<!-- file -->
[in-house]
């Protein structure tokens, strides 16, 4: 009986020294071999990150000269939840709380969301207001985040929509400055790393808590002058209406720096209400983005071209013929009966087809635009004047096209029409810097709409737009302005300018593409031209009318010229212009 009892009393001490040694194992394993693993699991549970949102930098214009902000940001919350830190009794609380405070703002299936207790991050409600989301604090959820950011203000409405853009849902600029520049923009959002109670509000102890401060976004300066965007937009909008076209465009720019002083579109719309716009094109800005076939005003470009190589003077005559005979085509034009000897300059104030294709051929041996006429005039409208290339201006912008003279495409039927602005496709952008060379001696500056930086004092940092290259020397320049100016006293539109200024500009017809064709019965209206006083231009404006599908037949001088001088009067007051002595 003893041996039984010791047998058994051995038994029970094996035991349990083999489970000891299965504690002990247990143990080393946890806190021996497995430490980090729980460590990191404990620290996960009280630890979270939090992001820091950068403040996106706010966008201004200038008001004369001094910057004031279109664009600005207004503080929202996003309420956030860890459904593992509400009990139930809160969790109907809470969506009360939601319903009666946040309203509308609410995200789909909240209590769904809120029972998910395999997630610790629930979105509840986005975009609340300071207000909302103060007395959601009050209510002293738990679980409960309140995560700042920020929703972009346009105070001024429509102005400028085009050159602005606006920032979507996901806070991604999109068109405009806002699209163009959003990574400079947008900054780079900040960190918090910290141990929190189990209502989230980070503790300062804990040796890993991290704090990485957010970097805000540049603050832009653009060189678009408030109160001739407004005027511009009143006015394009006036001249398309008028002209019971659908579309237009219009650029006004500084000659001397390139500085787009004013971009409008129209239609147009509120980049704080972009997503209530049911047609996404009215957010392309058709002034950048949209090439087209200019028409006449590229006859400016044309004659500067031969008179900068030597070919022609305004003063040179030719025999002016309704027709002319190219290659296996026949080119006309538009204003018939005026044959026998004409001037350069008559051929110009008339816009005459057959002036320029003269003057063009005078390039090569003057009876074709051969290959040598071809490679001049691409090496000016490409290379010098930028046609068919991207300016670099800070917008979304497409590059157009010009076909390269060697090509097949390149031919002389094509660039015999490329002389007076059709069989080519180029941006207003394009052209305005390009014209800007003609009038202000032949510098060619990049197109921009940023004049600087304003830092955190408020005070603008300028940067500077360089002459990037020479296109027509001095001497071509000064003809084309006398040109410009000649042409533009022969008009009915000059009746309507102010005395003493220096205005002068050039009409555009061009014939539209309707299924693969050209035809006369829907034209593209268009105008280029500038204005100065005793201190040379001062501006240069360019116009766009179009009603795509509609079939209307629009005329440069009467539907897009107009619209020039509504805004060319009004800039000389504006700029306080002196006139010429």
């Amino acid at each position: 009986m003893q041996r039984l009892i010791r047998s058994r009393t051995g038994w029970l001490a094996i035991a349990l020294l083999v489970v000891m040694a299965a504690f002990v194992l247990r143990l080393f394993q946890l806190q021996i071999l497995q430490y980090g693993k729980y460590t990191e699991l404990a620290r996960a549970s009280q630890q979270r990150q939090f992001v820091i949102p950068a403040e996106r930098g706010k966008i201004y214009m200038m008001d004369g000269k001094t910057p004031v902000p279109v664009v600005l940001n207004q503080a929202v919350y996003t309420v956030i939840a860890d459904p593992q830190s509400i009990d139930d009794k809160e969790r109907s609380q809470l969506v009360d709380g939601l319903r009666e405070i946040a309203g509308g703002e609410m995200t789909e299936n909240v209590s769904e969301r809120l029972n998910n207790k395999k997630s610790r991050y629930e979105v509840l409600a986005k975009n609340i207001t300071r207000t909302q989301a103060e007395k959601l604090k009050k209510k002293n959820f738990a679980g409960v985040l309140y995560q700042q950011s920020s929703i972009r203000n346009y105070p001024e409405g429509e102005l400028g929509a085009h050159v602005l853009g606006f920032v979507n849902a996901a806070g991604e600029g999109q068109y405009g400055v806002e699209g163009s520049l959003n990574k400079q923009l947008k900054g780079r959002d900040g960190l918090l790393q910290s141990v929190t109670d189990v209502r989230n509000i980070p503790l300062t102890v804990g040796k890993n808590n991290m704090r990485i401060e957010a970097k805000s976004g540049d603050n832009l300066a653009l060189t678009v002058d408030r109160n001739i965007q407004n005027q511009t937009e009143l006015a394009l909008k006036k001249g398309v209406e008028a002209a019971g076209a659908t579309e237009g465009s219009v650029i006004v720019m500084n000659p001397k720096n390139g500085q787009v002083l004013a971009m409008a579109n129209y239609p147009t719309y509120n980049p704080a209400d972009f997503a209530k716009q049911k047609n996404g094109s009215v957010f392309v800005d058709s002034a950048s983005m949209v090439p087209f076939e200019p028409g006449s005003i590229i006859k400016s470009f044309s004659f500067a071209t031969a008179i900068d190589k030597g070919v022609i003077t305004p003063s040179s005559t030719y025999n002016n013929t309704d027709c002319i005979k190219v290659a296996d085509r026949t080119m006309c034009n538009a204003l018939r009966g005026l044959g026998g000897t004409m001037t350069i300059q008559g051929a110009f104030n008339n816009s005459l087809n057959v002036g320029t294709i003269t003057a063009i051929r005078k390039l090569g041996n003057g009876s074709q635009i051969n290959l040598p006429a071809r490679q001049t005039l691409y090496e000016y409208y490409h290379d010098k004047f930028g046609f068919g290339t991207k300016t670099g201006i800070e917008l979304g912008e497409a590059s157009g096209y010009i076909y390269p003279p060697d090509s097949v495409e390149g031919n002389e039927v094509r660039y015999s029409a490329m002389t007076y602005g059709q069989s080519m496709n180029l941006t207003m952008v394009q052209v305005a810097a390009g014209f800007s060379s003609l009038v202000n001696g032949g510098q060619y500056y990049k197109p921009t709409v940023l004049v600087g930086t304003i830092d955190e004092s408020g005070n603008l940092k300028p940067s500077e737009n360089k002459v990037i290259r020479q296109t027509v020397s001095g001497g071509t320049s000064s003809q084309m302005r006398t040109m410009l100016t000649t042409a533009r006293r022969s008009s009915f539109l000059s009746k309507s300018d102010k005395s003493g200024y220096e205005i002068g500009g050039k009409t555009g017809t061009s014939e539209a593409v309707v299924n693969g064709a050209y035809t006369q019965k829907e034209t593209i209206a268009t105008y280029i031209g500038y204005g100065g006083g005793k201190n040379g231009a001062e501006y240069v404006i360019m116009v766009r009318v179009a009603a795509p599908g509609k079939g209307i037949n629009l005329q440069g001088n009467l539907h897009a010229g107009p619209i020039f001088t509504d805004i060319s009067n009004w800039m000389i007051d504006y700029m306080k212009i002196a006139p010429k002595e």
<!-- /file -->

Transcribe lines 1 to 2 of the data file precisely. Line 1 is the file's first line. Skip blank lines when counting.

[in-house]
């Protein structure tokens, strides 16, 4: 009986020294071999990150000269939840709380969301207001985040929509400055790393808590002058209406720096209400983005071209013929009966087809635009004047096209029409810097709409737009302005300018593409031209009318010229212009 009892009393001490040694194992394993693993699991549970949102930098214009902000940001919350830190009794609380405070703002299936207790991050409600989301604090959820950011203000409405853009849902600029520049923009959002109670509000102890401060976004300066965007937009909008076209465009720019002083579109719309716009094109800005076939005003470009190589003077005559005979085509034009000897300059104030294709051929041996006429005039409208290339201006912008003279495409039927602005496709952008060379001696500056930086004092940092290259020397320049100016006293539109200024500009017809064709019965209206006083231009404006599908037949001088001088009067007051002595 003893041996039984010791047998058994051995038994029970094996035991349990083999489970000891299965504690002990247990143990080393946890806190021996497995430490980090729980460590990191404990620290996960009280630890979270939090992001820091950068403040996106706010966008201004200038008001004369001094910057004031279109664009600005207004503080929202996003309420956030860890459904593992509400009990139930809160969790109907809470969506009360939601319903009666946040309203509308609410995200789909909240209590769904809120029972998910395999997630610790629930979105509840986005975009609340300071207000909302103060007395959601009050209510002293738990679980409960309140995560700042920020929703972009346009105070001024429509102005400028085009050159602005606006920032979507996901806070991604999109068109405009806002699209163009959003990574400079947008900054780079900040960190918090910290141990929190189990209502989230980070503790300062804990040796890993991290704090990485957010970097805000540049603050832009653009060189678009408030109160001739407004005027511009009143006015394009006036001249398309008028002209019971659908579309237009219009650029006004500084000659001397390139500085787009004013971009409008129209239609147009509120980049704080972009997503209530049911047609996404009215957010392309058709002034950048949209090439087209200019028409006449590229006859400016044309004659500067031969008179900068030597070919022609305004003063040179030719025999002016309704027709002319190219290659296996026949080119006309538009204003018939005026044959026998004409001037350069008559051929110009008339816009005459057959002036320029003269003057063009005078390039090569003057009876074709051969290959040598071809490679001049691409090496000016490409290379010098930028046609068919991207300016670099800070917008979304497409590059157009010009076909390269060697090509097949390149031919002389094509660039015999490329002389007076059709069989080519180029941006207003394009052209305005390009014209800007003609009038202000032949510098060619990049197109921009940023004049600087304003830092955190408020005070603008300028940067500077360089002459990037020479296109027509001095001497071509000064003809084309006398040109410009000649042409533009022969008009009915000059009746309507102010005395003493220096205005002068050039009409555009061009014939539209309707299924693969050209035809006369829907034209593209268009105008280029500038204005100065005793201190040379001062501006240069360019116009766009179009009603795509509609079939209307629009005329440069009467539907897009107009619209020039509504805004060319009004800039000389504006700029306080002196006139010429």